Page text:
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Dragon Warrior III (NES)

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Title Screen

Dragon Warrior III

Also known as: Dragon Quest III Soshite Densetsu e... (JP)
Developer: Chunsoft
Publisher: Enix
Platform: NES
Released in JP: February 10, 1988
Released in US: March 1992

CopyrightIcon.png This game has hidden developer credits.
DebugIcon.png This game has debugging material.
RegionIcon.png This game has regional differences.
Carts.png This game has revisional differences.

PrereleaseIcon.png This game has a prerelease article

Dragon Warrior III is where the series' popularity really took off — it sold 1.1 million copies in Japan in a single day and 3 million copies in a week. Many kids skipped school to buy it, prompting Enix to only release future titles on weekends.

Hidden Credit

Present at 1ED0E is the following string, which the game uses for the SRAM initialization routine to check the save bank integrity.


Disabled Debug Features

Using the Game Genie code AEENSNNY in the US version, you can re-enable some debug leftovers. Holding B on controller 1 allows you to move freely through walls and other obstacles. This doesn't disable the random encounters and can cause occasional glitches.

(Source: CaH4e3)

Regional Differences

To do:
Address the new music cues that were added in the localization.

Graphical Differences

Japan USA
Dragon Quest III-King.png Dragon Warrior III-King.png

The cross on the king's clothes was removed.

Japan USA
Dragon Quest III-Priest.png Dragon Warrior III-Healer.png

The priests were completely redesigned and renamed healers.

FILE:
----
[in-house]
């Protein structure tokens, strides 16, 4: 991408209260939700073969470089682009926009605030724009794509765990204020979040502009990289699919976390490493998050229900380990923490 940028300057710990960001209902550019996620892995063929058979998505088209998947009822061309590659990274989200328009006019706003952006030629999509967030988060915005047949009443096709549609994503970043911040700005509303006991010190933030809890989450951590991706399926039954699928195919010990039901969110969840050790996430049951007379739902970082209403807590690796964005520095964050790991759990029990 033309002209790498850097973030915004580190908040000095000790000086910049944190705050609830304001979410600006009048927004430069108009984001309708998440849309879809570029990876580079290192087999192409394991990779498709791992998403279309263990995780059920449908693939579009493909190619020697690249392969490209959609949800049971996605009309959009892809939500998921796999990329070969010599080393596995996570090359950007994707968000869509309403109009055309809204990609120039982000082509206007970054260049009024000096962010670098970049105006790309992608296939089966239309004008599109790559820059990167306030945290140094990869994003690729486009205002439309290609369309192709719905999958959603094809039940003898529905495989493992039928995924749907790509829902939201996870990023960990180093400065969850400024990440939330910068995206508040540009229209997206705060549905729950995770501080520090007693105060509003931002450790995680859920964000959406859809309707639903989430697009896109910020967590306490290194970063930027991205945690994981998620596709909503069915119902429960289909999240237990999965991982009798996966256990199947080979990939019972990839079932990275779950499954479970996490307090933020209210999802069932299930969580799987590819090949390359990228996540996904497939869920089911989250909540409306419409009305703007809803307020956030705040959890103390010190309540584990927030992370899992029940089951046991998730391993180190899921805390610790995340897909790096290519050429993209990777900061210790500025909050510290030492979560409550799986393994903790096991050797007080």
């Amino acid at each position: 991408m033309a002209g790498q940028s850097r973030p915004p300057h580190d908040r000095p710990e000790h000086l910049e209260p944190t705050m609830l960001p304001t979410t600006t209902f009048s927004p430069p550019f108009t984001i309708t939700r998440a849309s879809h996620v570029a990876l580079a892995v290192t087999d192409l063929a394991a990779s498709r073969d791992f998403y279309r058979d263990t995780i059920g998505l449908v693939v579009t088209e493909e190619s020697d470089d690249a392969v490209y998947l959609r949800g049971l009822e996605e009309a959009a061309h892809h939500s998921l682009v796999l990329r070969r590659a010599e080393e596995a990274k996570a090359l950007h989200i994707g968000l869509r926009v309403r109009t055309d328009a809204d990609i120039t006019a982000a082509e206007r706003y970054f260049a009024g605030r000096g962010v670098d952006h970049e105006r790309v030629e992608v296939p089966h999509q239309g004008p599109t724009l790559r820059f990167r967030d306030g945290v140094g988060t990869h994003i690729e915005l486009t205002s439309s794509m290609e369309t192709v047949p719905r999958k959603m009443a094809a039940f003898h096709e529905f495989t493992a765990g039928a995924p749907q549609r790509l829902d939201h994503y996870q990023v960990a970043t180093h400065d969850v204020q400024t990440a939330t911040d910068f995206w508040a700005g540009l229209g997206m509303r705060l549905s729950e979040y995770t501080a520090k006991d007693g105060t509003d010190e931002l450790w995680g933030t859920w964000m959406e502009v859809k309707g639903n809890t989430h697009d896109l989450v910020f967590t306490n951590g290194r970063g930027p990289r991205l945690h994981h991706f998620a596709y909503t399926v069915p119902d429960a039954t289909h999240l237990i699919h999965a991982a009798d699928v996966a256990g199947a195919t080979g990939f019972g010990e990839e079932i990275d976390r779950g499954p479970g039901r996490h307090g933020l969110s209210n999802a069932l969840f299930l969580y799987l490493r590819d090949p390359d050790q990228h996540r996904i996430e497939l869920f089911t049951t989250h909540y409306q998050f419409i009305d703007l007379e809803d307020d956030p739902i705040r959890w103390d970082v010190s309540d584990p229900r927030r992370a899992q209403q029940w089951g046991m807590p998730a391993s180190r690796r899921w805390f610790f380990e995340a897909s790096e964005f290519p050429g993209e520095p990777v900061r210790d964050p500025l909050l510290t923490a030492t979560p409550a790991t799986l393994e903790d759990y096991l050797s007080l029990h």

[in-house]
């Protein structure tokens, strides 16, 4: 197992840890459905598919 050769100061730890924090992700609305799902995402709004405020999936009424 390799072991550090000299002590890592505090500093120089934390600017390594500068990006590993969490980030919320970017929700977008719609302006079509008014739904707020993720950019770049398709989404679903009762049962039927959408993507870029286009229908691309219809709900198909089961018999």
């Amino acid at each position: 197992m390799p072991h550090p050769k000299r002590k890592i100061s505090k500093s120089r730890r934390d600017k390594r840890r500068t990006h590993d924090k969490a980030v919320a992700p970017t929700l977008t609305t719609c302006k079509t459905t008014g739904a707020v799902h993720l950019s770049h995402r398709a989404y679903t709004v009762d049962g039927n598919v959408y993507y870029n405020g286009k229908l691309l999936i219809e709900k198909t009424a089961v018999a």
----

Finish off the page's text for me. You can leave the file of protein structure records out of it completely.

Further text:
Japan USA
Dragon Quest III-Priestmonk.png Dragon Warrior III-Pilgrim.png

The Priest class, known as Pilgrim in the American version, was altered to get rid of the crosses on their clothes. Due to what seems to be sloppy sprite editing, the female version got other details of her sprite edited as well.

Japan USA
Dragon Quest III-Old Man.png Dragon Warrior III-Old Man.png

The old men got their walking stick redesigned. Again, due to what seems to be sloppy sprite editing, other details got edited as well. The most obvious example is the size differences of his foot on the left-facing animation frames in the American version. Also, one of the right-facing animation frames in the Japanese version use an incorrect tile, causing his walking stick to look awkward.

Japan USA
Dragon Quest III-Shrine.png Dragon Warrior III-Shrine.png

The shrines were also redesigned.

Japan USA
Dragon Quest III-Coffin.png Dragon Warrior III-Ghost.png

Like in the previous game, defeated party members follow you around as ghosts in the North American version. In the Japanese version, they are represented by coffins with crosses on them. The same coffin sprites are also used at other parts in the Japanese version of the game, but since they had been replaced with ghosts, new coffins, without crosses on them of course, were added in the North American version:

Japan USA